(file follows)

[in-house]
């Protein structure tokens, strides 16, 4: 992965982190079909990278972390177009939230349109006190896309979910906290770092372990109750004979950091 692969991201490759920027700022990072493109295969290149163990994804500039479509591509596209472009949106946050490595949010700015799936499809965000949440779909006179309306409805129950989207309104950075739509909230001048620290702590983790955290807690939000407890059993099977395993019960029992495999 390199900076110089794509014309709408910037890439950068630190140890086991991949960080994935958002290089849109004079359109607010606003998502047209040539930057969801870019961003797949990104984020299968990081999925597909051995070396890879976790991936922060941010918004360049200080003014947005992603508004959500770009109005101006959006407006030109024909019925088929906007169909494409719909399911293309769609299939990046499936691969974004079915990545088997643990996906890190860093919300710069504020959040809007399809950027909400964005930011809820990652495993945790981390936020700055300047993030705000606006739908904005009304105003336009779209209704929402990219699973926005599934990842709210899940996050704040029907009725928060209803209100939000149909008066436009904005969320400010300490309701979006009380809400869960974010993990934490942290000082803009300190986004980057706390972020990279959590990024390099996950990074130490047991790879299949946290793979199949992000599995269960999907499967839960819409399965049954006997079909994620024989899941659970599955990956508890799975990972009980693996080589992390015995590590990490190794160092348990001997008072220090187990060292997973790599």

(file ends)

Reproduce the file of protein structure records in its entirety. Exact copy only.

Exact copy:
[in-house]
């Protein structure tokens, strides 16, 4: 992965982190079909990278972390177009939230349109006190896309979910906290770092372990109750004979950091 692969991201490759920027700022990072493109295969290149163990994804500039479509591509596209472009949106946050490595949010700015799936499809965000949440779909006179309306409805129950989207309104950075739509909230001048620290702590983790955290807690939000407890059993099977395993019960029992495999 390199900076110089794509014309709408910037890439950068630190140890086991991949960080994935958002290089849109004079359109607010606003998502047209040539930057969801870019961003797949990104984020299968990081999925597909051995070396890879976790991936922060941010918004360049200080003014947005992603508004959500770009109005101006959006407006030109024909019925088929906007169909494409719909399911293309769609299939990046499936691969974004079915990545088997643990996906890190860093919300710069504020959040809007399809950027909400964005930011809820990652495993945790981390936020700055300047993030705000606006739908904005009304105003336009779209209704929402990219699973926005599934990842709210899940996050704040029907009725928060209803209100939000149909008066436009904005969320400010300490309701979006009380809400869960974010993990934490942290000082803009300190986004980057706390972020990279959590990024390099996950990074130490047991790879299949946290793979199949992000599995269960999907499967839960819409399965049954006997079909994620024989899941659970599955990956508890799975990972009980693996080589992390015995590590990490190794160092348990001997008072220090187990060292997973790599």